IFC Translator Settings for IFC Import to ARCHICAD

by Andrea Polgár-Veres · updated: 01.26.2017

 

Geometry Conversion Methodology
Native Element Import
Advantages
Correct floor plan and section representation.
Disadvantages
Creates complex profile attributes.
Attributes will need to be managed carefully when revised IFC files are imported.
For more information, see Managing Attributes from Imported IFCs.
Imported Complex Profiles may cause conflicts with attributes that already exist in the ARCHICAD file.
Complicated element connections may fragment when imported into ARCHICAD.
The screenshot below shows a complicated connection from Tekla in which, when the construction elements are converted into native ARCHICAD elements (Beams), the connection breaks.
Morphs
Advantages
Good control over 2D representation – (Projected, Projected with overhead, etc)
No complex profile attributes are created
No library parts are created
Complicated element connections will be left intact, creating precise geometry.
The screenshot below shows the same complicated element connection from Tekla, but the elements have been converted to Morphs. As you can see, the geometry has been left intact, creating precise geometry.
Disadvantages
May become heavier than objects (slow performance in 3D)
2D representation for other construction elements (Walls/Slabs/etc) may suffer
Objects
Advantages
No complex profile attributes are created.
Objects can be stored in Linked Libraries or. lcfs for easier management.
Complicated element connections will be left intact, creating precise geometry.
Disadvantages
It is difficult to control the 2D representation.
There may be issues with objects not showing on the correct stories.
Geometry Conversion Options
First, let’s consider how geometry conversion from a structural IFC model is handled. The primary setting here is the Building elements option within the IFC Translator – Import Options – Geometry Conversion Options.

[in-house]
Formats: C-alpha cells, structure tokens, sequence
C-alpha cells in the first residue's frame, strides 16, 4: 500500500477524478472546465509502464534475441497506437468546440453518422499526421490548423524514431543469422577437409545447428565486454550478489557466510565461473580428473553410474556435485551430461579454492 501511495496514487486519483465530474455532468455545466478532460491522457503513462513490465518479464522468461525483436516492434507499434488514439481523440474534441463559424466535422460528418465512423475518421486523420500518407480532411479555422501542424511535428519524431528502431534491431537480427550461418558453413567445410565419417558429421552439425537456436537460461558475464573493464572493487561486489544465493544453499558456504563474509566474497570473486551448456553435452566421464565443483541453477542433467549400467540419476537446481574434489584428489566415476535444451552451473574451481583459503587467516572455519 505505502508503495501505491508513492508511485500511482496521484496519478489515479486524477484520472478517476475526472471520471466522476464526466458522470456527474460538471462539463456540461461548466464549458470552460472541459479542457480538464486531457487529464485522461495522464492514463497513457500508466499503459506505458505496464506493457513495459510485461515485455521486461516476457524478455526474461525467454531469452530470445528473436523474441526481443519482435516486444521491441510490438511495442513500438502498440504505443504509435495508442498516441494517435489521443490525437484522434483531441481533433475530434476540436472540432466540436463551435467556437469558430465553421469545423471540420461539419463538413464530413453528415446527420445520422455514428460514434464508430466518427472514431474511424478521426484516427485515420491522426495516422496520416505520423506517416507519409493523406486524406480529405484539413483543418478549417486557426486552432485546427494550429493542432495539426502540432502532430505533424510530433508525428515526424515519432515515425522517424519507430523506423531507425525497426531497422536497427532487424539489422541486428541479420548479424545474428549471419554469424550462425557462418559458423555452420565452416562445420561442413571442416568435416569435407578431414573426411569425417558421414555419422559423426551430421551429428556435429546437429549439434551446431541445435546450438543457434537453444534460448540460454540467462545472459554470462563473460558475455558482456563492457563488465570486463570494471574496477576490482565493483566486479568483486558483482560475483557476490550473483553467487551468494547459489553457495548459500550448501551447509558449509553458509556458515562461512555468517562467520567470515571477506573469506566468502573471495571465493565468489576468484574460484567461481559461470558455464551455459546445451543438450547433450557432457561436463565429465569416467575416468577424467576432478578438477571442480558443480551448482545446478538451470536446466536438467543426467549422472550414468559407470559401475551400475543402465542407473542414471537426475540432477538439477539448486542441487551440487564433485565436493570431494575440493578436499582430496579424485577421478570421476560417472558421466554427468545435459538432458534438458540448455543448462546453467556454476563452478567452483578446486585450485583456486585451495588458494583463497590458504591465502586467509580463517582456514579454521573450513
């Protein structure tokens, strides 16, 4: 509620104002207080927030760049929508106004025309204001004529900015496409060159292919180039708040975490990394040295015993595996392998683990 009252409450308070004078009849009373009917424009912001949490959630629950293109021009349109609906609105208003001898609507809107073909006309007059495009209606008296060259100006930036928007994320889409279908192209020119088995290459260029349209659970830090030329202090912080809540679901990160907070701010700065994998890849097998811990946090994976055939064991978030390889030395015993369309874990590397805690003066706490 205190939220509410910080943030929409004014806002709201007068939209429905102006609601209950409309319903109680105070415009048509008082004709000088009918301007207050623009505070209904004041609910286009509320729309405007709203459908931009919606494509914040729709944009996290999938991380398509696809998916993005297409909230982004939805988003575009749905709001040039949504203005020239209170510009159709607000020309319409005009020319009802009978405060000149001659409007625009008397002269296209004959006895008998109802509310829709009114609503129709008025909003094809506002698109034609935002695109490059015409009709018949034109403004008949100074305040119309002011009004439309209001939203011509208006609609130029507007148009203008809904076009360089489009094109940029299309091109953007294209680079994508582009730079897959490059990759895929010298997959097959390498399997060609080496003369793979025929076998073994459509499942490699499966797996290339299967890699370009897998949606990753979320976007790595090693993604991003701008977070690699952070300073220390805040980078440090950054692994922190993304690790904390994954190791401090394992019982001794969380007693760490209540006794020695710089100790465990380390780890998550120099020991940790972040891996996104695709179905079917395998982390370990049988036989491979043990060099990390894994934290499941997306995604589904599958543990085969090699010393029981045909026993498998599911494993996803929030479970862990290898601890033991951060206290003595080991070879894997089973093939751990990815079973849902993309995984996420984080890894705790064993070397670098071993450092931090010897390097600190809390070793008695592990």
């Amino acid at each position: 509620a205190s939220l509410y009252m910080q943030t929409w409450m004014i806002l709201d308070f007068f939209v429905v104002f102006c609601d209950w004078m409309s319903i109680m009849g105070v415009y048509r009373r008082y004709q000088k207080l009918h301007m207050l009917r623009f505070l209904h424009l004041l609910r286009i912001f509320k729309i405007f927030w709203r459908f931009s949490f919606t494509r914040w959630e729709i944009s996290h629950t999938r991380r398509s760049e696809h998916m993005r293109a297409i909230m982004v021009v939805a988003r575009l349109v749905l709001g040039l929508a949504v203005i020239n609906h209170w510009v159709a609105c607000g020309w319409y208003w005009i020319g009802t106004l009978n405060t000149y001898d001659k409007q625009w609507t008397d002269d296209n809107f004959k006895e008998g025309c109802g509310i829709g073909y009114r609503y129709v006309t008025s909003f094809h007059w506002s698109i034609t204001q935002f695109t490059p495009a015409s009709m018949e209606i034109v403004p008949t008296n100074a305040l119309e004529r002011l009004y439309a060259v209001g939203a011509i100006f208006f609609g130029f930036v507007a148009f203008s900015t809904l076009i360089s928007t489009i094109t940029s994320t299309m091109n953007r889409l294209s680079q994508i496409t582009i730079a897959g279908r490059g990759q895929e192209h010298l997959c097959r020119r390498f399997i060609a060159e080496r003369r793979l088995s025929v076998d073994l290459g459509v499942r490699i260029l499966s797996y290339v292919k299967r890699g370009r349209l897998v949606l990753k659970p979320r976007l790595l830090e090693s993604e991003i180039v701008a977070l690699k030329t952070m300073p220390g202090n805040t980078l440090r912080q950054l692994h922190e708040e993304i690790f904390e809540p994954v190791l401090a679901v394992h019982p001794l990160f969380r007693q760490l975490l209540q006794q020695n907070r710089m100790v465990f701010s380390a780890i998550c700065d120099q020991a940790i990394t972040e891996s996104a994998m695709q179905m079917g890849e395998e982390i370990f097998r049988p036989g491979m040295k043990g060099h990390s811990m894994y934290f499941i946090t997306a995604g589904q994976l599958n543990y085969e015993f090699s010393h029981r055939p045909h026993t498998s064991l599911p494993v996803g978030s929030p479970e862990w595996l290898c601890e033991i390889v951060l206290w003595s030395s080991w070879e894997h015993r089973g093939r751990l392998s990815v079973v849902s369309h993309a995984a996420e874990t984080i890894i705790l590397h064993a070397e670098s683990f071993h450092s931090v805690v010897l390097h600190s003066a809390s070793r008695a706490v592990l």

The following options are available:
Construction elements, otherwise Morphs
Construction elements, otherwise Objects
Morphs
Objects
From a structural IFC model, the construction elements would be, Beams/Columns/Slabs/Walls/etc.
Construction Elements, otherwise Morphs
The screenshot below shows a structural IFC imported into ARCHICAD.
The construction elements here are Beams and Columns, so these elements will be converted into native ARCHICAD Beams and Columns. However, the Castellated Beam will be converted into a Morph, due to the complexity of the element.
Construction Elements, otherwise Objects
Imports in a similar way to “Construction elements, otherwise Morphs”, but the complex elements (castellated beam) will be converted into objects. The standard beams and columns will be converted into native ARCHICAD elements.
Morphs
The screenshot below shows the same structural IFC imported into ARCHICAD. This time, however, all construction elements have been converted to Morphs.
Objects
Imports in a similar way to Morphs, but all construction elements will be converted into Objects.
Tips
Even though we convert all construction elements to Morphs/Objects, the elements are left intact.
IFC Data (Property Sets/Properties) are also left intact during the construction element conversion to Morphs/Objects.
If importing an MEP model, use the “Objects” translator option, since the MEP objects will take up much less memory if ARCHICAD can import them as native MEP objects. (MEP Modeler must be installed.)
If, for a specific reason, native element conversion is necessary, it is possible to switch off the Priority Based Connections in the IFC file, by changing the used layers’ layer priority to 0.
If the IFC file’s Site is too large, it can cause problems during IFC import. In this case, uncheck the IFC Site geometry option.
Layer Conversion
We recommend using the following setup for Layer Conversion:
The main option here is ‘Keep original layers and add extension’ This will import the layers stored in the IFC, but ARCHICAD will add an extension (which can be edited) to all imported IFC layers, allowing for easier management of IFC Layers and ARCHICAD model layers.
However, if national standard compliant layer naming is used as the discipline code (that is the code at the beginning of each layer name), it will help to differentiate the layers between the Structural Engineer and the Architect.
Material and Surface Conversion
Material and Surface Conversion is a personal preference, but can be useful to avoid adding Building Materials to the ARCHICAD model.
You can read more about the Material and Surface Conversion on pages 2487-2491 of the ARCHICAD 20 Reference Guide or read the corresponding chapter of the Helpcenter article: http://helpcenter.GRAPHISOFT.com/?p=62997
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